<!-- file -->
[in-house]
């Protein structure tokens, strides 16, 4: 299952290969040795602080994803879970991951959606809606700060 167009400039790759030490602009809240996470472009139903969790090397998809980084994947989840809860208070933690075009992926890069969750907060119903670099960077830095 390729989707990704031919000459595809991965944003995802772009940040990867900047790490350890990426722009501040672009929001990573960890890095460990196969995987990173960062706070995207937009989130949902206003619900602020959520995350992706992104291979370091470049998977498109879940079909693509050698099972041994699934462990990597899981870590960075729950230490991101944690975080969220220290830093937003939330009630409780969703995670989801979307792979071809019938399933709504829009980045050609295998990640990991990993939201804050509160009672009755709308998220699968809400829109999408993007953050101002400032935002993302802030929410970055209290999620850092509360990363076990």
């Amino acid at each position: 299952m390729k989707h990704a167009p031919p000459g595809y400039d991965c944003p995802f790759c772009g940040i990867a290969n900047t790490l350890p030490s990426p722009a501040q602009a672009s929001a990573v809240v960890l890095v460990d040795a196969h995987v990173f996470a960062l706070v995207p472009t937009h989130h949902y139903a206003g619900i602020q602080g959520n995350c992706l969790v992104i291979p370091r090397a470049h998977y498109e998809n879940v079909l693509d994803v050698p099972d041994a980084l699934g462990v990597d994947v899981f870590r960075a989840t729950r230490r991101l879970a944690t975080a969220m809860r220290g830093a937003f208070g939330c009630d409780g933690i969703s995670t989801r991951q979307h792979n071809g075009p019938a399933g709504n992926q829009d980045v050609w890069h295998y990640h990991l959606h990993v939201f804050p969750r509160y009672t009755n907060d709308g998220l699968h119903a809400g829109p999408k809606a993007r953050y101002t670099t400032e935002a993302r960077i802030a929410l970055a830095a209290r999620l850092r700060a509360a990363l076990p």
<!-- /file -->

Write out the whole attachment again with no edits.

[in-house]
């Protein structure tokens, strides 16, 4: 299952290969040795602080994803879970991951959606809606700060 167009400039790759030490602009809240996470472009139903969790090397998809980084994947989840809860208070933690075009992926890069969750907060119903670099960077830095 390729989707990704031919000459595809991965944003995802772009940040990867900047790490350890990426722009501040672009929001990573960890890095460990196969995987990173960062706070995207937009989130949902206003619900602020959520995350992706992104291979370091470049998977498109879940079909693509050698099972041994699934462990990597899981870590960075729950230490991101944690975080969220220290830093937003939330009630409780969703995670989801979307792979071809019938399933709504829009980045050609295998990640990991990993939201804050509160009672009755709308998220699968809400829109999408993007953050101002400032935002993302802030929410970055209290999620850092509360990363076990």
């Amino acid at each position: 299952m390729k989707h990704a167009p031919p000459g595809y400039d991965c944003p995802f790759c772009g940040i990867a290969n900047t790490l350890p030490s990426p722009a501040q602009a672009s929001a990573v809240v960890l890095v460990d040795a196969h995987v990173f996470a960062l706070v995207p472009t937009h989130h949902y139903a206003g619900i602020q602080g959520n995350c992706l969790v992104i291979p370091r090397a470049h998977y498109e998809n879940v079909l693509d994803v050698p099972d041994a980084l699934g462990v990597d994947v899981f870590r960075a989840t729950r230490r991101l879970a944690t975080a969220m809860r220290g830093a937003f208070g939330c009630d409780g933690i969703s995670t989801r991951q979307h792979n071809g075009p019938a399933g709504n992926q829009d980045v050609w890069h295998y990640h990991l959606h990993v939201f804050p969750r509160y009672t009755n907060d709308g998220l699968h119903a809400g829109p999408k809606a993007r953050y101002t670099t400032e935002a993302r960077i802030a929410l970055a830095a209290r999620l850092r700060a509360a990363l076990p």